FDA sees greater risk in menthol cigarettes
The Food and Drug Administration said for the first time Tuesday that menthol-flavored cigarettes appear to pose a greater risk to public health than standard cigarettes, largely reaffirming the findings of an agency advisory committee two years ago and potentially laying the groundwork for tighter regulations in the future. In a 153-page "preliminary scientific evaluation," the FDA found that although there is "little evidence" to suggest that menthol cigarettes are more toxic than nonmenthol cigarettes, the mint flavor of menthol masks the harshness of tobacco, making it easier to get addicted and harder to quit. Still, the FDA stopped short of proposing specific restrictions or a ban on menthol, instead saying it would solicit public input for the next two months before deciding how to proceed. That probably means that any potential regulations remain months, if not years, from becoming reality.
Blast at security building hurts 19
A bomb blast outside the security headquarters in the city of Mansoura in Egypt's Nile Delta wounded 19 people, security officials said today, raising fears of deteriorating security after President Mohammed Morsi's ouster. Eleven people have been killed in clashes between supporters and opponents of the ousted president since Monday. A pro-Morsi group said today two more people were killed in a march in Cairo by assailants who fired on them from rooftops. Police could not be reached for confirmation.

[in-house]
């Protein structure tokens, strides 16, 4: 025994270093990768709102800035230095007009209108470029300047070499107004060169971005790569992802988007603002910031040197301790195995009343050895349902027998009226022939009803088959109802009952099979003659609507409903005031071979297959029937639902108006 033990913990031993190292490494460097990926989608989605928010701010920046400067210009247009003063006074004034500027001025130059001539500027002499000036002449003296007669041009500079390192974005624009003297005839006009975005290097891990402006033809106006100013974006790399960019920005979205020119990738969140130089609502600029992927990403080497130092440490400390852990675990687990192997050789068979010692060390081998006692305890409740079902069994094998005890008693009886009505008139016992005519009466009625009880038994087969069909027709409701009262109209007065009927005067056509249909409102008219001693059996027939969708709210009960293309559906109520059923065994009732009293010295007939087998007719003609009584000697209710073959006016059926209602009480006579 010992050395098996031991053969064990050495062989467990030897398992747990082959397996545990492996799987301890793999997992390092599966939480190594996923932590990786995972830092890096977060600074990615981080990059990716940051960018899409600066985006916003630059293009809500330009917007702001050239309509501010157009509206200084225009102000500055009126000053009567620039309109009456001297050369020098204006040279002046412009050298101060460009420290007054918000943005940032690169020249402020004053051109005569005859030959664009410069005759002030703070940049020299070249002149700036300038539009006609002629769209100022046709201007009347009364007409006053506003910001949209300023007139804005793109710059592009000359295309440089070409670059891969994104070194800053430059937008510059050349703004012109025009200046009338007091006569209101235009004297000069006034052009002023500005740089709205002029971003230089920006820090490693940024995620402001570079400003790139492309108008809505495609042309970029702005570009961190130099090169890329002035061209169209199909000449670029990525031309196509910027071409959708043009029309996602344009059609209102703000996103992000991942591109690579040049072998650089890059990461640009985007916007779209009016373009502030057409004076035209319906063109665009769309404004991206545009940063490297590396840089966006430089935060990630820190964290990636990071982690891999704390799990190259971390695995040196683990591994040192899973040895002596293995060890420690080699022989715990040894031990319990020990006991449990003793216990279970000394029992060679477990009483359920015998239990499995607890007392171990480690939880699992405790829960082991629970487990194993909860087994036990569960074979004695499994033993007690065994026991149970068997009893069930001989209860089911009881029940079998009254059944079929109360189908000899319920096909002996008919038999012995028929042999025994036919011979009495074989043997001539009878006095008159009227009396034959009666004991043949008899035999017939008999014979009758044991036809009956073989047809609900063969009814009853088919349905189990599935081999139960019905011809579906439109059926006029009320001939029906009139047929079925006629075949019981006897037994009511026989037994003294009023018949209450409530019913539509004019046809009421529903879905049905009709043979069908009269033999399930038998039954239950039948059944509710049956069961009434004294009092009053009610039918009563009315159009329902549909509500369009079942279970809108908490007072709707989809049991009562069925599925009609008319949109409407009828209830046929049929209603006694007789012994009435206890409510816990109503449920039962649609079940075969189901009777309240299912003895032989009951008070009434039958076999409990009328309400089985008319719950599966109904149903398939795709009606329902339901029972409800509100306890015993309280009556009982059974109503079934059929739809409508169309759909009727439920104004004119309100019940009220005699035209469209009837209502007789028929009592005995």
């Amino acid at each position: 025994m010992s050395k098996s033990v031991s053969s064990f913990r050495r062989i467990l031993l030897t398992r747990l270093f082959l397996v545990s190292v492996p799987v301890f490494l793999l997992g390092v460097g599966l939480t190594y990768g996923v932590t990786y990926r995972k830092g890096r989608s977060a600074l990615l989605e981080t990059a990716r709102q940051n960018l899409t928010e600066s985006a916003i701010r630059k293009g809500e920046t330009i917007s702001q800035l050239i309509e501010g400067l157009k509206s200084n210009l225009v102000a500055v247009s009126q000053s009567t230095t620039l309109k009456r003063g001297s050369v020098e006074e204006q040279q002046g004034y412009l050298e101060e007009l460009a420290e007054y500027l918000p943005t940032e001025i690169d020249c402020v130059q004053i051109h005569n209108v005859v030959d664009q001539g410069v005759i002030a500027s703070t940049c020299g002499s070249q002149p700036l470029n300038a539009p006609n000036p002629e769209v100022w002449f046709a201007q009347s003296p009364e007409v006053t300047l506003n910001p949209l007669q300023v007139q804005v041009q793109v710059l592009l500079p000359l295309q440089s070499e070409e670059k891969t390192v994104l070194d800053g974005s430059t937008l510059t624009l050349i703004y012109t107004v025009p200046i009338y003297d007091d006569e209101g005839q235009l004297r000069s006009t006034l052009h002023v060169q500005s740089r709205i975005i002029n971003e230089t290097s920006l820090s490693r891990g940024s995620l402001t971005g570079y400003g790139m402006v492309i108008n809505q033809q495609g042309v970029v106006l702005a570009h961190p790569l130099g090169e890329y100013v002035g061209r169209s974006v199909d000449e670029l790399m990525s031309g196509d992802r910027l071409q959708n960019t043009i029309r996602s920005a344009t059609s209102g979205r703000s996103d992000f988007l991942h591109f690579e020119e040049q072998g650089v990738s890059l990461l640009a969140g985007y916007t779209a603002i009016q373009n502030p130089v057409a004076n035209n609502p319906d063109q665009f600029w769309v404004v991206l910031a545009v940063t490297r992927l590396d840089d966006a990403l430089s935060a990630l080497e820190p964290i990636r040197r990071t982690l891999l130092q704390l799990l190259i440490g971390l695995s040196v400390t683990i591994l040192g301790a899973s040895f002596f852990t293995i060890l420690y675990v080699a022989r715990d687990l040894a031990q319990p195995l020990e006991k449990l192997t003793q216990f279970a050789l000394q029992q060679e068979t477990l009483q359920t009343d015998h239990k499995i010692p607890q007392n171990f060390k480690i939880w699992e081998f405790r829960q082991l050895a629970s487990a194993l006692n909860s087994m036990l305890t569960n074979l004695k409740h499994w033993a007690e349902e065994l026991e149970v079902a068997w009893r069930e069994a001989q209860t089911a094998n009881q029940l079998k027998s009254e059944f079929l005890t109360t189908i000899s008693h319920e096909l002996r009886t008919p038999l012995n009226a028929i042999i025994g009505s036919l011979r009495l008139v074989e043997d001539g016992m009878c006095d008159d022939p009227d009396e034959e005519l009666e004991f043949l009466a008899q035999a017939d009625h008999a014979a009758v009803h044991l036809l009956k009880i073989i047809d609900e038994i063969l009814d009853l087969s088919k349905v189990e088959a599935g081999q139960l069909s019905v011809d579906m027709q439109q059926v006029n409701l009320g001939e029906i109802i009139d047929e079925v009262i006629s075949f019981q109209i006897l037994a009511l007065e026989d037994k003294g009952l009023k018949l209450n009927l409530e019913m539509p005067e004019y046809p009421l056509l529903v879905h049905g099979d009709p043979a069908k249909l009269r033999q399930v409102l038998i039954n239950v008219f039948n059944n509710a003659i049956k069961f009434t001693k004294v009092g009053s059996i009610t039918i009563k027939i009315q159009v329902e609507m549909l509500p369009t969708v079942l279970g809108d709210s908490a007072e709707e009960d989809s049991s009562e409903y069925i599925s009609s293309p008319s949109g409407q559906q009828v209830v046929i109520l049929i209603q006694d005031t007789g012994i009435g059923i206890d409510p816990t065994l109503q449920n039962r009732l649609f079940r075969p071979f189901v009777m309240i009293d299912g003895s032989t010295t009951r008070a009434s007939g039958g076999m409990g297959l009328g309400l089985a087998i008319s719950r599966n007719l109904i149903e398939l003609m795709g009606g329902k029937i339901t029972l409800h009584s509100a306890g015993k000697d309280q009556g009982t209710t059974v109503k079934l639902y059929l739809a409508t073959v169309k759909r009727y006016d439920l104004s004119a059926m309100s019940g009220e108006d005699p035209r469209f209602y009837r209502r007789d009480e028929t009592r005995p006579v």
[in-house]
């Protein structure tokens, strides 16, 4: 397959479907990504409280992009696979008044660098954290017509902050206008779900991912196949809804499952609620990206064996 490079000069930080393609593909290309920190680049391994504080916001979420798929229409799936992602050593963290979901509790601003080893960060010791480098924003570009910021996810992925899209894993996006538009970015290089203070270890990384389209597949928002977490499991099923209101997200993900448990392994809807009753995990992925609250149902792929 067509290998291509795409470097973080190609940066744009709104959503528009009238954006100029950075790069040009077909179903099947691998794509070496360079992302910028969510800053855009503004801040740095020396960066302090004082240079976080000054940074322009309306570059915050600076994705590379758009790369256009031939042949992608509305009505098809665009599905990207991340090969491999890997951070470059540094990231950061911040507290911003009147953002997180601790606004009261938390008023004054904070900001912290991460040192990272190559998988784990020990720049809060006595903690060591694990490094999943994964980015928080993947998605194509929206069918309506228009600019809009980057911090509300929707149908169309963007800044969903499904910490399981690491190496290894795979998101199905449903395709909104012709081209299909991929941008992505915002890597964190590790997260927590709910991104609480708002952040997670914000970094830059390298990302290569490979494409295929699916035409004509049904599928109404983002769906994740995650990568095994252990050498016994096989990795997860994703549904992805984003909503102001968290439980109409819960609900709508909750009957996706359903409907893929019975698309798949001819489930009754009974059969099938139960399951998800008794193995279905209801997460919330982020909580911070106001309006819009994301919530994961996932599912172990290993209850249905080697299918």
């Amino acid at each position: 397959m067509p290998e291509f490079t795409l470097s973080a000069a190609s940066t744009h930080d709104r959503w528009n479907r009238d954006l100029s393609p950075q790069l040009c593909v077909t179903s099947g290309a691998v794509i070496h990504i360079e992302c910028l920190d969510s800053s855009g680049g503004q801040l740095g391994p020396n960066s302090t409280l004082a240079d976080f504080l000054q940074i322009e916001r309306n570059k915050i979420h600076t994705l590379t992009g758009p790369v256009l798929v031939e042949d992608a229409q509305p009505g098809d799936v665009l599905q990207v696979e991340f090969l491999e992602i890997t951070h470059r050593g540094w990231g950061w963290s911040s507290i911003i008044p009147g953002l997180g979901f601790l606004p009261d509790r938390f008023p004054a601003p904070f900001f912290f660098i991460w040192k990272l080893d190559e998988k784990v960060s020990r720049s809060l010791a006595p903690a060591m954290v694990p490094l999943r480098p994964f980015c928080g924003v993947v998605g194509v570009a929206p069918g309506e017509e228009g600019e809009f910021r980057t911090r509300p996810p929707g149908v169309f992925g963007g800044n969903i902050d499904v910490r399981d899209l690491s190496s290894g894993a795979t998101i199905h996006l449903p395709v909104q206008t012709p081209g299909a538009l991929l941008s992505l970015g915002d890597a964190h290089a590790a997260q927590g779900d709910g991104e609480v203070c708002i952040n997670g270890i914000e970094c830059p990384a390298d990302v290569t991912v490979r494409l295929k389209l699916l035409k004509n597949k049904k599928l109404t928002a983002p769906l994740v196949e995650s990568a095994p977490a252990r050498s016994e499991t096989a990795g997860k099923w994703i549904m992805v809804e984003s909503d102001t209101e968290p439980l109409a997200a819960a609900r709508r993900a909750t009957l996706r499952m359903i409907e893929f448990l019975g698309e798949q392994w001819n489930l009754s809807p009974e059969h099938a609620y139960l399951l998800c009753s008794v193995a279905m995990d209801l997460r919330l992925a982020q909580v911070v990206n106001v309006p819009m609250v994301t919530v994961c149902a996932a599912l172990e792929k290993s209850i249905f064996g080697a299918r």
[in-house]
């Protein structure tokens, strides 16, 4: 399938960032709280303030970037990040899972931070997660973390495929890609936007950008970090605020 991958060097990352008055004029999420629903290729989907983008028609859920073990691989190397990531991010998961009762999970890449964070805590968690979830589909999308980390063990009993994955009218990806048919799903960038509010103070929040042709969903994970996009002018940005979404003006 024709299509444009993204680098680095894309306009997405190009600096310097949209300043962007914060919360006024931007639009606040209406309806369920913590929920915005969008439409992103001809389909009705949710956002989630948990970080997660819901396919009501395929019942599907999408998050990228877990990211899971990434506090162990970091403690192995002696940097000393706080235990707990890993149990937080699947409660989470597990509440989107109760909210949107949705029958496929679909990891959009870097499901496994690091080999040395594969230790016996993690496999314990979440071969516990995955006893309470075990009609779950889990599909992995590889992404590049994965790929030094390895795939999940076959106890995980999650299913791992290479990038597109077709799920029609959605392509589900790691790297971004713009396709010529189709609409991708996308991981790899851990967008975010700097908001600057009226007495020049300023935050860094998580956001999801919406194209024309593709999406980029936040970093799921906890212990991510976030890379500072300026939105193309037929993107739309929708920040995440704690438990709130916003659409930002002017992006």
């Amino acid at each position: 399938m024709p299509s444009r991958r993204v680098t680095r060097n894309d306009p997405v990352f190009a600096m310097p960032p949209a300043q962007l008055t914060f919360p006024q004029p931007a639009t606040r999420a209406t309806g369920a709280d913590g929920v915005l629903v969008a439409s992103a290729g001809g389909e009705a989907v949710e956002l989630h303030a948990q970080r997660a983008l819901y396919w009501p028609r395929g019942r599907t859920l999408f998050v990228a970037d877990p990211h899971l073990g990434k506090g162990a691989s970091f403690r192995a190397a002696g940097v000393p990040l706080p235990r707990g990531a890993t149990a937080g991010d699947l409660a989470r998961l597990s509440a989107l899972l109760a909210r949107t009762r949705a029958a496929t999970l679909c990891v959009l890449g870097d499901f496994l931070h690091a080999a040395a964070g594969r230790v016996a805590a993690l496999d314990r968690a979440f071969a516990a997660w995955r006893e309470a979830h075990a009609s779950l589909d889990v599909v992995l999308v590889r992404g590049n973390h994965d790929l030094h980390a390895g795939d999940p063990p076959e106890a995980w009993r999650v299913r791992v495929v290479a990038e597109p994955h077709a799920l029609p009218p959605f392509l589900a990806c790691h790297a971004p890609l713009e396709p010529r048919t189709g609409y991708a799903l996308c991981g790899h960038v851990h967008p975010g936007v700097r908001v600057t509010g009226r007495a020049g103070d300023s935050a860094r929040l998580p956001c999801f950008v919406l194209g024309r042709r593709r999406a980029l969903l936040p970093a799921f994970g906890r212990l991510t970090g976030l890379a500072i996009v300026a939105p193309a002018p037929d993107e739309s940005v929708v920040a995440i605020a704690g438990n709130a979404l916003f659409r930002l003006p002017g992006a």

Court rejects passport law
A federal appeals court Tuesday found a law unconstitutional that gives thousands of Americans born in Jerusalem the option of listing Israel as their birthplace on U.S. passports. In a separation-of-powers dispute, the U.S. Court of Appeals for the District of Columbia Circuit found that the law passed by Congress in 2002 "impermissibly intrudes" on the powers of the president. The State Department under Republican and Democratic administrations has refused to follow Congress' direction because of U.S. foreign policy on Jerusalem, a holy city claimed by both Israelis and Palestinians.
China: China issued a directive on Tuesday banning the construction of government buildings for the next five years, the latest initiative by President Xi Jinping to discourage corruption and foster frugality at a time of popular resentment against high-living bureaucrats. • Rescuers with shovels and sniffer dogs chipped away at collapsed hillsides in Gansu province on Tuesday as the death toll rose to 94 from a strong earthquake in northwest China.
San Diego: A second woman is identifying herself as a target of San Diego Mayor Bob Filner's advances. Laura Fink said he patted her buttocks when he was a congressman in 2005 and she was his deputy campaign manager.